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Vapor retarder vs Airtight Drywall…or both? …or neither?

Andy_ | Posted in General Questions on

Remodeling a couple rooms of a 1947 cottage in climate zone4 (Seattle). From outside to in it is currently horizontal cedar siding, tar paper, board sheathing, 2×4, plaster and lath. No insulation in the walls (though the crawl and attic are insulated). The plaster and lath is already down and I’m installing rockwool insulation. 
The question is what type of vapor retarder for the interior? I know that poly is a no-no, so looking at Membrain but wondering how necessary it is. Would an airtight drywall approach make the Membrain redundant? Would Membrain be better than bothering with airtight drywall? Is a vapor retarder even needed in zone 4? Is Rockwool ok without a vapor retarder? Is the fact that it’s board sheathing on the outside wall make all this pointless? Aaaaaaaagh!!!!
Too many variables and too little definitive information have left me second guessing everything. 
Thanks in advance for any help,
-Andy S

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Replies

  1. Jon_R | | #1

    Search for "Zone 4" below (and review local code). Do air seal.

    https://www.buildingscience.com/documents/digests/bsd-106-understanding-vapor-barriers

    1. Andy_ | | #2

      "2. Zone 4 (marine) requires a Class II (or lower) vapor retarder on the interior surface of insulation in insulated wall and floor assemblies where the permeance of the exterior sheathing/cladding assembly is less than or equal to 1.0 perm and greater than 0.1 perm as tested by Test Method B (the “wet cup” method) of ASTM E-96).

      3. Zone 4 (marine) requires a Class III (or lower) vapor retarder on the interior surface of insulation in insulated wall and floor assemblies where the permeance of the exterior sheathing is 0.1 perm or less as tested by Test Method B (the “wet cup” method) of ASTM E-96) and the interior surface of the exterior sheathing shall be maintained above the dew point temperature of the interior air. Under this design approach assume steady state heat transfer, interior air at a temperature of 70 degrees F (21 degrees C), at a relative humidity specified in Table 1 and exterior air at a temperature that is equal to the average outdoor temperature for the location during the coldest three months of the year (e.g. December, January and February)."

      "Latex painted gypsum board (one coat of latex paint) is a Class III vapor retarder."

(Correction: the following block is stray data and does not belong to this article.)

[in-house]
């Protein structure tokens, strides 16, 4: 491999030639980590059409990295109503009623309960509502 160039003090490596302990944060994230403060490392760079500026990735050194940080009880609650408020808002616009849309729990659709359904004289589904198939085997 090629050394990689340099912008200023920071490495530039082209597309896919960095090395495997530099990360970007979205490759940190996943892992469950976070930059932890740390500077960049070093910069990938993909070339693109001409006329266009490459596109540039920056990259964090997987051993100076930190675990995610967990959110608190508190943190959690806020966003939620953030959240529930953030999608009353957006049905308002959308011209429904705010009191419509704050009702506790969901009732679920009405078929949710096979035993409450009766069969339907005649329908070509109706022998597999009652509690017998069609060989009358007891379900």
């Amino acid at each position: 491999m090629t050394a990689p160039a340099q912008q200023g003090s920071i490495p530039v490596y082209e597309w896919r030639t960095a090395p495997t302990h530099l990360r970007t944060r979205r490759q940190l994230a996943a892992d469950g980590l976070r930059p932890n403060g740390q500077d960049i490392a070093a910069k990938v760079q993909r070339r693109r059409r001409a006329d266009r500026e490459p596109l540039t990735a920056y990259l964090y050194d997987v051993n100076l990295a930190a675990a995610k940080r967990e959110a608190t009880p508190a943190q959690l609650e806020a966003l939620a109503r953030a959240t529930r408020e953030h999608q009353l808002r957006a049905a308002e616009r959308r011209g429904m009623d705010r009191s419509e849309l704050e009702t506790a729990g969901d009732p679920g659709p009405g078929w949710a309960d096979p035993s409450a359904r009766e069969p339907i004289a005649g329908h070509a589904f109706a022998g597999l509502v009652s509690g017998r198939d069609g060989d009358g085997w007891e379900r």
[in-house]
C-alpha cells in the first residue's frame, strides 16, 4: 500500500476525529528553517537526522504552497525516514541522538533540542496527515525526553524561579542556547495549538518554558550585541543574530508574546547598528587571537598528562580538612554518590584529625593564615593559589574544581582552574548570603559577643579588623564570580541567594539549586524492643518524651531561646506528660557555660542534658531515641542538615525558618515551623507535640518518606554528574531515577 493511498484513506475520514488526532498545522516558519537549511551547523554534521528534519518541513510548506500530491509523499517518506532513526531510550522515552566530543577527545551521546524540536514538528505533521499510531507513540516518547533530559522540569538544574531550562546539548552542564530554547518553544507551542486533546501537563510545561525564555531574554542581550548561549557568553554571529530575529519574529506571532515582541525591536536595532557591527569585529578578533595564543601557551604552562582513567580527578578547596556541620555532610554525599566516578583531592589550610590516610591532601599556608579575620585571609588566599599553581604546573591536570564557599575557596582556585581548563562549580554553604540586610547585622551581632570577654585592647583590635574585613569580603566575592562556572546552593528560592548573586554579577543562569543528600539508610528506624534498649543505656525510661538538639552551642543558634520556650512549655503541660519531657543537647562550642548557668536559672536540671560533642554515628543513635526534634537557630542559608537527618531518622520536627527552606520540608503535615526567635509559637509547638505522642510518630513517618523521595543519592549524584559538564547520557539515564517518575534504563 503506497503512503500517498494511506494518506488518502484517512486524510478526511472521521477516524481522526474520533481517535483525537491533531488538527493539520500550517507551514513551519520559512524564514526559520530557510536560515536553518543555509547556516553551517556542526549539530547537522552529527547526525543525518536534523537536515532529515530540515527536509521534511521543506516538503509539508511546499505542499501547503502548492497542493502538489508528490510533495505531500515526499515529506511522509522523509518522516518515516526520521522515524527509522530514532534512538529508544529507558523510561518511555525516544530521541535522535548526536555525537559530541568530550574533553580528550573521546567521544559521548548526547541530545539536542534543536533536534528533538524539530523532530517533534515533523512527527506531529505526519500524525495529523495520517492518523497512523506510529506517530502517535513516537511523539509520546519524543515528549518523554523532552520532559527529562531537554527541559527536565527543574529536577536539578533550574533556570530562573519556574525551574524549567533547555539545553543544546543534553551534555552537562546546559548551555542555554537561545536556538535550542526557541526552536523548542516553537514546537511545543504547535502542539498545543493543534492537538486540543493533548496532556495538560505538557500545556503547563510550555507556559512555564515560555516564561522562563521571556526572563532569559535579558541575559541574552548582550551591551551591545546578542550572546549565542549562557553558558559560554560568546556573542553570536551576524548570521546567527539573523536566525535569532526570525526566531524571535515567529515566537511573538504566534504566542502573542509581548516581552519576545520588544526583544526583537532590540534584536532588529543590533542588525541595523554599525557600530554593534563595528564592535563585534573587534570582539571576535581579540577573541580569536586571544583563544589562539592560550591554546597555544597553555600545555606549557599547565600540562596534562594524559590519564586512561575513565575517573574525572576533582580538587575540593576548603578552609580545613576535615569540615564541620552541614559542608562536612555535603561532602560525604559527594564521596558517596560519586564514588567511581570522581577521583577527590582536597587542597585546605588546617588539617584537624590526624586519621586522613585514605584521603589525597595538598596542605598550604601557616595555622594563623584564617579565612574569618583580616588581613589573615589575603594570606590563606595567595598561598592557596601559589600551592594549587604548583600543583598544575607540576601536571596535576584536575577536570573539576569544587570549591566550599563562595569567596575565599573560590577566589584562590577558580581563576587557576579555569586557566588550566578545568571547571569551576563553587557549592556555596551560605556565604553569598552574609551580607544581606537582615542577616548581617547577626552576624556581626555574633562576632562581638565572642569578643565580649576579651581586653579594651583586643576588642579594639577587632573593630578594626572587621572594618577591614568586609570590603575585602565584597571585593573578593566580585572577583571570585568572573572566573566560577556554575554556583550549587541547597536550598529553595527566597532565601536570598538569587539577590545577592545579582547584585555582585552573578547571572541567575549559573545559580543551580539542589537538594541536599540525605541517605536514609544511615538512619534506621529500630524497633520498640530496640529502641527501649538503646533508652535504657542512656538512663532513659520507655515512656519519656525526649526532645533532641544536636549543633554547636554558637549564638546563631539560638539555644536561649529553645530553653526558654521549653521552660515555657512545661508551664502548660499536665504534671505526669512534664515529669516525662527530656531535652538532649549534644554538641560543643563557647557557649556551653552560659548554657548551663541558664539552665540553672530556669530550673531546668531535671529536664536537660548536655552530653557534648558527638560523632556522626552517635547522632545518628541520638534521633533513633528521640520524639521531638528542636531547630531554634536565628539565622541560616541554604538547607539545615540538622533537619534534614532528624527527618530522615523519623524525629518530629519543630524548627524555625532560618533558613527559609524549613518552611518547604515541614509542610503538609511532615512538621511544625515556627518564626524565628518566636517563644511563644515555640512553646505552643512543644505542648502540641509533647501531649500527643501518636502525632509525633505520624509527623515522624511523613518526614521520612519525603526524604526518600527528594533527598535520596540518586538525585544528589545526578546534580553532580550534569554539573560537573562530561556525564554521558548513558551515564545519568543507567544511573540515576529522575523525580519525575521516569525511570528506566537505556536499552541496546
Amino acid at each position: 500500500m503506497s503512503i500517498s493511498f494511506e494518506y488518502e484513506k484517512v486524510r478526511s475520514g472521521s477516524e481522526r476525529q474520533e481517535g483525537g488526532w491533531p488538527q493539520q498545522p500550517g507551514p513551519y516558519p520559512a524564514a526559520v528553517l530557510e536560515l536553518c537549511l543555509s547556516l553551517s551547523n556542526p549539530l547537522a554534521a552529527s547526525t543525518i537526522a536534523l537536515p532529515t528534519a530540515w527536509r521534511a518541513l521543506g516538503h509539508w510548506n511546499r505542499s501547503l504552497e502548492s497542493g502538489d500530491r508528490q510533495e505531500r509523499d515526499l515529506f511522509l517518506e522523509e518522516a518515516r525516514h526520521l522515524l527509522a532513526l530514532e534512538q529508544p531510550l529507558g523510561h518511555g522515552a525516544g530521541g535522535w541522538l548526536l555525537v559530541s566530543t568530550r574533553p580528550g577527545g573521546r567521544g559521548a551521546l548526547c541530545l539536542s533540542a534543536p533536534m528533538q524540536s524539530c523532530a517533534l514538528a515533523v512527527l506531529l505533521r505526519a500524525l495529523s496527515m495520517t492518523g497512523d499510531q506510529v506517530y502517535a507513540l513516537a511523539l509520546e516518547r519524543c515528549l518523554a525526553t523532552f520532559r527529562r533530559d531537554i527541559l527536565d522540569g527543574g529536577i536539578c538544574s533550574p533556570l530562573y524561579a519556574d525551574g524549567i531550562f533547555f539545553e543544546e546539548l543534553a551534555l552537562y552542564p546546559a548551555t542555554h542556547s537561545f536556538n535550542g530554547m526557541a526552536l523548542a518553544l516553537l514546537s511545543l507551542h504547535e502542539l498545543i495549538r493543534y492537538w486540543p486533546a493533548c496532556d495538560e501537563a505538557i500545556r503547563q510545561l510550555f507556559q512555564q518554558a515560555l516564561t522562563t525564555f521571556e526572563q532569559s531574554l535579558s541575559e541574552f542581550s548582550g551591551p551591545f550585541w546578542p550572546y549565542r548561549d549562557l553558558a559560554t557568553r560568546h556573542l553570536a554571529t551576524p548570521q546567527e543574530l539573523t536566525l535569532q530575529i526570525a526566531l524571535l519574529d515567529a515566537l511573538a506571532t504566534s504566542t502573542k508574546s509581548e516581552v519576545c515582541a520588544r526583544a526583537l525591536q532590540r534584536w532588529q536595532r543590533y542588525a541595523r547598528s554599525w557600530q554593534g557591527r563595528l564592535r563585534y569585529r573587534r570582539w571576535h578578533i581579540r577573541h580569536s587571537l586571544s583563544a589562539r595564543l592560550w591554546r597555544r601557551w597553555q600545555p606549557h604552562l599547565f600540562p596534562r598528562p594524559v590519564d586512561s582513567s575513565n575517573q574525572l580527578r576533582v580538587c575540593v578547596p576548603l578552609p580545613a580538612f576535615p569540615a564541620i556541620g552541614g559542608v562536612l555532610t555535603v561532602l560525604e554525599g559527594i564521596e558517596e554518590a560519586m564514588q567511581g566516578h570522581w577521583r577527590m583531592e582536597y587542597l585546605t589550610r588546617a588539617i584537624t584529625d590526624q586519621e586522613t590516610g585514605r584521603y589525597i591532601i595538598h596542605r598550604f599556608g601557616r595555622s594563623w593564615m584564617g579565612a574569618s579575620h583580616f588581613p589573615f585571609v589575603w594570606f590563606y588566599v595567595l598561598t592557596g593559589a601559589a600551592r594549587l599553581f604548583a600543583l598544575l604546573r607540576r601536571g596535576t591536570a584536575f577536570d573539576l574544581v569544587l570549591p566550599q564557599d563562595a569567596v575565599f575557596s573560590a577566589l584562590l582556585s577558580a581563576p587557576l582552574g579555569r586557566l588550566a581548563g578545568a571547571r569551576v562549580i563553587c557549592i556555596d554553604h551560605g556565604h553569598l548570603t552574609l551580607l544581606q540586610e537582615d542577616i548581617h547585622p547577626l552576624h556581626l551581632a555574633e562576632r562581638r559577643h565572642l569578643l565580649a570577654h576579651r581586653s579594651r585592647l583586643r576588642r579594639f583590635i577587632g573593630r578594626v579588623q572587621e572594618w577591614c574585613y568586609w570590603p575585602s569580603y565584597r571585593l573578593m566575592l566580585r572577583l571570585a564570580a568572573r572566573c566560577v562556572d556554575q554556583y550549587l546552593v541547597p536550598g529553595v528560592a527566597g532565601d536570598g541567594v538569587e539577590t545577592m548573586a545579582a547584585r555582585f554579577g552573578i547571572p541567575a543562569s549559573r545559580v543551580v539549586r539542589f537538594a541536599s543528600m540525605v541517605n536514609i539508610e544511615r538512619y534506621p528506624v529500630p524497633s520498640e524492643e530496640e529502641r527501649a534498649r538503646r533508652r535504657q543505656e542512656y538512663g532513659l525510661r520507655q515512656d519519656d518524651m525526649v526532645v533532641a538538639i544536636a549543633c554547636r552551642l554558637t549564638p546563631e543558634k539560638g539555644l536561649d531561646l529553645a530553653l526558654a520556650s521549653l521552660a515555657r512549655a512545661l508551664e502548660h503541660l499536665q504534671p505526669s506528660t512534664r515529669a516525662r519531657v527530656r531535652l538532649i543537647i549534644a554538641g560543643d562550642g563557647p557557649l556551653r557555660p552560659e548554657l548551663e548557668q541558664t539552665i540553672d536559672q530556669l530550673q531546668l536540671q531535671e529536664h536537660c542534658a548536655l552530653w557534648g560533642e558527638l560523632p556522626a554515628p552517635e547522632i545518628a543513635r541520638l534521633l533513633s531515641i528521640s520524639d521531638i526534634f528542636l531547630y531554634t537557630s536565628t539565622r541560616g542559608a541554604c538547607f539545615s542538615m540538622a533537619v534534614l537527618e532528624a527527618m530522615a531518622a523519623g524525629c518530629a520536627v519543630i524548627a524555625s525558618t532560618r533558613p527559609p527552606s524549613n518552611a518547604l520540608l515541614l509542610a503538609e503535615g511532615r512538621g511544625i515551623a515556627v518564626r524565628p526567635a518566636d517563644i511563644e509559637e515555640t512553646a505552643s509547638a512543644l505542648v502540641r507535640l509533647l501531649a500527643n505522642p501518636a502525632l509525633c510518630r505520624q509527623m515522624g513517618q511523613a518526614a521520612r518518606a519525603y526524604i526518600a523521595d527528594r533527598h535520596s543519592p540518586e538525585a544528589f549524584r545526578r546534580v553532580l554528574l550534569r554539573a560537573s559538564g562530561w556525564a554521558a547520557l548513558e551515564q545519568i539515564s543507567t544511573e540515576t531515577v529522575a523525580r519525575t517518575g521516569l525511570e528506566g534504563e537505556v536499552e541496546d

What does this really mean? Just put up drywall and paint it? ...or do I have to hire an engineer to test my wall assembly and then convene a panel of scientists to determine the actual permeance level and then calculate the impact of climate change possibilities before I can proceed?
      I'm glad that building scientists are out there doing the research and setting the benchmarks so that we can build better homes. But man is some of this stuff dense! Is there a deciphered version of this somewhere with a best practices manual that a lowly builder or homeowner can understand and put to proper use?

  2. GBA Editor
    Martin Holladay | | #3

    Andy,
    The most important point is that airtight details are essential. Pay attention to air sealing -- before you install the insulation in the stud bays, and as you install the drywall (especially at electrical boxes).

    Vapor diffusion is unlikely to cause problems in your climate zone, but vapor-retarder paint is probably required by code and is easy to install. I don't see any reason why you have to worry about your code-enforcement official, but if you have any doubts, call up the local building department and ask.

    1. Andy_ | | #6

      Thanks Martin, I can air seal the interface between the drywall and the cavities, but the outside of the house is board sheathing, 75 year old tar paper (and who knows how continuous or intact it really is) and then lap siding. Thankfully, the builder of this house realized it was a wet climate and built generous roof overhangs that keep the rain off the siding 95%+ of the time. I realize that outside of catastrophic roof leaks, any moisture in the walls will most likely come from condensation via air from the interior.
      If the main leak points like outlet boxes, window trim, top plate, bottom plate are addressed with a sealant, could a vapor retarder such as Membrain be omitted with low risk? Or is the Membrain a better way to achieve the needed air seal?
      The walls will be painted regardless of which air seal is used.

  3. Expert Member
    Peter Yost | | #4

    Hi Andy -

    Interior vapor retarders restrict the movement of interior humidity, during the winter, into your building enclosure, where that moisture can condense on a cold surface in your building enclosure. How much of an issue this is depends on two things: how cold that surface gets and how high your interior relative humidity is in the winter.

    You can warm that cold surface, you can manage your wintertime interior humidity, or you can retard its movement into your enclosure.

    Most building enclosures get wet from bulk water leaks, or air leaks, not vapor diffusion. Slap on that vapor retarder paint and focus on bulk water management and your air barrier.

    Peter

    1. Jon_R | | #5

      > How much of an issue this is depends on two things:

      I'd expand this, adding: outward drying capability (see BSC link) and susceptibility of the sheathing to moisture (eg, some houses use only foam - no wood sheathing).

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